That said, getting around the blacklist isn’t difficult. Why "getting around the blacklist" instead of "bypassing"? Typically, this involves using a
byte from the blacklisted
ObjectInputStream to create a new
ObjectInputStream that doesn’t have a blacklist.
If we can bypass the blacklist then what do we get? Liferay has updated both Commons Collections and Groovy to the "non-vulnerable" versions. However, there are still vulnerable libraries on the
classpath; for example, Commons BeanUtils. There is a project on GitHub that contains a list of the known bypass objects. It just so happens that Liferay includes one of these as objects via Commons Beanutils. We have written a PoC for Linux-based Liferay Portal called "
beanutils_bypass.py" and shared with the vendor. The PoC simply touches “
/tmp/beans_bypass.py” via sending an unauthenticated HTTP POST to the
We found another bypass object on the
classpath that we don’t believe anyone has yet found or reported. We can use a
SerializableRenderedImage from Oracle's
jai_core.jar to bypass the blacklist. We also wrote a PoC for Linux-based Liferay Portal called "
image_bypass.py" that simply touches “
/tmp/image_bypass” via sending an unauthenticated HTTP POST to the
In addition to the above, we can also use ysoserial’s "
JRMPClient.java" to create a connect back to an RMI Registry of our choice, from which we can then trigger remote code execution. We didn’t create a PoC for this one since it’s a little more complicated and the other PoC scripts demonstrate the bypass sufficiently. For a box of oatmeal cream pies and six-pack of Mr. Pibb, we'll loan you Jacob to write a PoC for that one too.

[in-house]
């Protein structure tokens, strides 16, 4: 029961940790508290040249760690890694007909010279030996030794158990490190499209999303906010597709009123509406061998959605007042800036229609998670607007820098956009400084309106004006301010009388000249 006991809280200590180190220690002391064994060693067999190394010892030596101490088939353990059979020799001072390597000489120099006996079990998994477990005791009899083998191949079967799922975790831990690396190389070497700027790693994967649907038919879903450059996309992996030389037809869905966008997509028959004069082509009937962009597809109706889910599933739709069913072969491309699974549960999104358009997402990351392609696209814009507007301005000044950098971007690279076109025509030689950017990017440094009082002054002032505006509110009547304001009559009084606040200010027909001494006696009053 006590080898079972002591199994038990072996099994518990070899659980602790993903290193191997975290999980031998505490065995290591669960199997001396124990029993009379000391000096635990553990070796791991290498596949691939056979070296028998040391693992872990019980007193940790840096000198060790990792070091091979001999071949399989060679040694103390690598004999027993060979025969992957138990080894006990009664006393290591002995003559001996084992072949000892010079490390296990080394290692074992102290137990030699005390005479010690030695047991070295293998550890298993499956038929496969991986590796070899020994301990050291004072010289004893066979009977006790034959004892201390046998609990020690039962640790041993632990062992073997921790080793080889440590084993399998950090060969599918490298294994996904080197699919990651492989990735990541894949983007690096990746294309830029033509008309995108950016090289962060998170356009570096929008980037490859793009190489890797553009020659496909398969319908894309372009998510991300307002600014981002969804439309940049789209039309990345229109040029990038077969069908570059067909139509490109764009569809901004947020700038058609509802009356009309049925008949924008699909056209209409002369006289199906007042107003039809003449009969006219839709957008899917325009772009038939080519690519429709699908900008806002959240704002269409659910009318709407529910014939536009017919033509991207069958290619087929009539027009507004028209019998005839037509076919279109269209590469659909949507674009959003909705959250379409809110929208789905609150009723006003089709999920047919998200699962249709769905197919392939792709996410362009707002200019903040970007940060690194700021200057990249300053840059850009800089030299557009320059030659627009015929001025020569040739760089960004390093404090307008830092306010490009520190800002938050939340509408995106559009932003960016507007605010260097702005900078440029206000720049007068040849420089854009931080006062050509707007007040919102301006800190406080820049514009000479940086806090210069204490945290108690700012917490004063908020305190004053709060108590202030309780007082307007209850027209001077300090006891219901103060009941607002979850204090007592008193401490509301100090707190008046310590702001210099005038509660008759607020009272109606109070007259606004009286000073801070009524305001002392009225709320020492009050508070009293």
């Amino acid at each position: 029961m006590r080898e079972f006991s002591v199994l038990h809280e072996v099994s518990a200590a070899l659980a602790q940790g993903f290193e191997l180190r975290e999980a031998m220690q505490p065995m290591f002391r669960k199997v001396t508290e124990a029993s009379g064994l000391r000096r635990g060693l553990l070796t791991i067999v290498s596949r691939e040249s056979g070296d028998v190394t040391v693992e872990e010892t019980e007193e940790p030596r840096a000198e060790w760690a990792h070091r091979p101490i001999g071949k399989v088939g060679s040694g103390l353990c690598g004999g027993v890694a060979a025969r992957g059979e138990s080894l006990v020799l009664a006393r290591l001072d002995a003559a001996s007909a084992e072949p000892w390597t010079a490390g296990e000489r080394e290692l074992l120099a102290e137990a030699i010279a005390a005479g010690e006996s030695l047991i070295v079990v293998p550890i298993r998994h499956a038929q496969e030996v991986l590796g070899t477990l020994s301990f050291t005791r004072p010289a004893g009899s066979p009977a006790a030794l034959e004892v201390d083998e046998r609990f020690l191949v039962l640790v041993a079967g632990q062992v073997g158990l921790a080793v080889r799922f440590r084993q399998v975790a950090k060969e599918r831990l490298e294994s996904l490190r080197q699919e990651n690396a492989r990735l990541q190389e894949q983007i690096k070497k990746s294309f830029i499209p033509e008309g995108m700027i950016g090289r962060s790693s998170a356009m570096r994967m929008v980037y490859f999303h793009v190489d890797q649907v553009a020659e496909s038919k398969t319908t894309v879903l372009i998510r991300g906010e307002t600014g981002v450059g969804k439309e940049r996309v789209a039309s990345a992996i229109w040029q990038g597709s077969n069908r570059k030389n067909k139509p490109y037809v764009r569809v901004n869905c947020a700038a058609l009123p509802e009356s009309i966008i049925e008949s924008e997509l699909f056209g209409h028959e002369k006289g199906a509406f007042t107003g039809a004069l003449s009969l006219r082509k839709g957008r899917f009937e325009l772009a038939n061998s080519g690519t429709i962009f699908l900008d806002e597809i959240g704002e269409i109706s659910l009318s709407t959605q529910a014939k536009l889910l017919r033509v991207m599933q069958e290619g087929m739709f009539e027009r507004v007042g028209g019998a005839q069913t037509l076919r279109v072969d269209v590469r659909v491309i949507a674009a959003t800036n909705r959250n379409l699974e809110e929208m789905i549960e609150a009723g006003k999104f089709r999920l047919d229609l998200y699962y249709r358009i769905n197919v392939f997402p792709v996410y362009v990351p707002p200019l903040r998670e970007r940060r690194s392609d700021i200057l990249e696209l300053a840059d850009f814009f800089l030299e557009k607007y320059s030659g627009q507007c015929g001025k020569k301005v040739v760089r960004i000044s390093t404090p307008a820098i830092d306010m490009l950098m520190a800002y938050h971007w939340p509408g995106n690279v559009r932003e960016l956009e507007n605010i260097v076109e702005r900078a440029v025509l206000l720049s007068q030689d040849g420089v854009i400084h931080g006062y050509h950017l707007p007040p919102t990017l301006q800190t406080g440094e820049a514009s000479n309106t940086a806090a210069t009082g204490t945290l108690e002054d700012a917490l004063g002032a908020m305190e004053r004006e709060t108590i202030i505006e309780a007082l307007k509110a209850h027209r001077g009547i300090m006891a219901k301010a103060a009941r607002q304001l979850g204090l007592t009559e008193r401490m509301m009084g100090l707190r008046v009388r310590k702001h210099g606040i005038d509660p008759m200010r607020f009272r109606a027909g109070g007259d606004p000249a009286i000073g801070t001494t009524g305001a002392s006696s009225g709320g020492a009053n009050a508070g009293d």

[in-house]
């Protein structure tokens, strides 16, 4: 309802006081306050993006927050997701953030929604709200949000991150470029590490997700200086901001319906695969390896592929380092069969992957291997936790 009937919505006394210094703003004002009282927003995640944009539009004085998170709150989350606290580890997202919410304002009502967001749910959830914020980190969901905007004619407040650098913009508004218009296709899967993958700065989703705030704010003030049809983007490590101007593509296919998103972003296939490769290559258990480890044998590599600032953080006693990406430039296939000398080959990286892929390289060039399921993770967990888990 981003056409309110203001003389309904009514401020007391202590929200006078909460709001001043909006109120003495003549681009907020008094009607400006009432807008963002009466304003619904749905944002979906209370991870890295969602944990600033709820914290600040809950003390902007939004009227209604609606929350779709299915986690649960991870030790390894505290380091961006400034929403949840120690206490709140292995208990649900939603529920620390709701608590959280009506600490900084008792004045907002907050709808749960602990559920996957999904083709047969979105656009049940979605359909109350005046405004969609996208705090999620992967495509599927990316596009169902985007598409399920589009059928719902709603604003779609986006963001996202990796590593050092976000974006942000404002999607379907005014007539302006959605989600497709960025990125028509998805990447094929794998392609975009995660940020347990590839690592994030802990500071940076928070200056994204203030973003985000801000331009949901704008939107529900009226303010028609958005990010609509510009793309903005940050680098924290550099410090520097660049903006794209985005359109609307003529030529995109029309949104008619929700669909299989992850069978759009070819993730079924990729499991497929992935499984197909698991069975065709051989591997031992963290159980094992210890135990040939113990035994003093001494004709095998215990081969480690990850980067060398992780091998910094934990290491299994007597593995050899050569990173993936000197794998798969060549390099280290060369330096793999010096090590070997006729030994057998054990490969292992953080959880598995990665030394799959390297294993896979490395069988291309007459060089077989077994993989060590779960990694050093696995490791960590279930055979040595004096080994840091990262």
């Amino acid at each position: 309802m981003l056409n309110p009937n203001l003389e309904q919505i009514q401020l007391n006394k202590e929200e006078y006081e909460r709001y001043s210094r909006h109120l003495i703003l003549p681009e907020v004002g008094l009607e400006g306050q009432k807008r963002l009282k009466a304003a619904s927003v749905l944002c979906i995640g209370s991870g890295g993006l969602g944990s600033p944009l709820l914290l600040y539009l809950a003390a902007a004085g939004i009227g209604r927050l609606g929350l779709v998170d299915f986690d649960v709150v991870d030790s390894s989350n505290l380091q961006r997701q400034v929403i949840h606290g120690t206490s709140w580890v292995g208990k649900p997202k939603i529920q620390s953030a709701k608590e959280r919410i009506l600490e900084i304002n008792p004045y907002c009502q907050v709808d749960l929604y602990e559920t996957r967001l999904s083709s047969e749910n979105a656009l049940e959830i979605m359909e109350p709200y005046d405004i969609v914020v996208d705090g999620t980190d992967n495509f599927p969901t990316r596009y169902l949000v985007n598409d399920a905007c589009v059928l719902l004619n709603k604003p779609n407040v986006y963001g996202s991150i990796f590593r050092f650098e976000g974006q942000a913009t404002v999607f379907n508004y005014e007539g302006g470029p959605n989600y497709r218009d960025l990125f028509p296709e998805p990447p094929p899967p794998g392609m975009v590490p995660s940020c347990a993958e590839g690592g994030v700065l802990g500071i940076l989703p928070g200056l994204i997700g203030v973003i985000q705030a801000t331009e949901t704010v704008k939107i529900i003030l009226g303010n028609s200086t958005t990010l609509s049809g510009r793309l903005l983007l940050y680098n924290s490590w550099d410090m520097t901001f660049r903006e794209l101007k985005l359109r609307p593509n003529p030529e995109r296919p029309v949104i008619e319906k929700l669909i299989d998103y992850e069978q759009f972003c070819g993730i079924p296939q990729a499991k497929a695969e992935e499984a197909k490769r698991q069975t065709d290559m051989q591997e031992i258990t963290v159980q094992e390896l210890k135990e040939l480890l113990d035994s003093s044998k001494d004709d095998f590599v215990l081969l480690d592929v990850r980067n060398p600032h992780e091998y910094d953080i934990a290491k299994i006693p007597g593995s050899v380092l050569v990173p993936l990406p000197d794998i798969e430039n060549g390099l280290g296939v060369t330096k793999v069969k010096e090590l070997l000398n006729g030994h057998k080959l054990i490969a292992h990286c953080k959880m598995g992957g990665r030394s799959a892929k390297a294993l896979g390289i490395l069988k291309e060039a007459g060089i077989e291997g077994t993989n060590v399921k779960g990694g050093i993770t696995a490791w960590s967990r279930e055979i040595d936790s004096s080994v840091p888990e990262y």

All information within TRA advisories is provided “as is”, without warranty of any kind, including the implied warranties of merchantability and fitness for a particular purpose, and with no guarantee of completeness, accuracy, or timeliness. Individuals and organizations are responsible for assessing the impact of any actual or potential security vulnerability.
Tenable takes product security very seriously. If you believe you have found a vulnerability in one of our products, we ask that you please work with us to quickly resolve it in order to protect customers. Tenable believes in responding quickly to such reports, maintaining communication with researchers, and providing a solution in short order.
For more details on submitting vulnerability information, please see our Vulnerability Reporting Guidelines page.
If you have questions or corrections about this advisory, please email [email protected]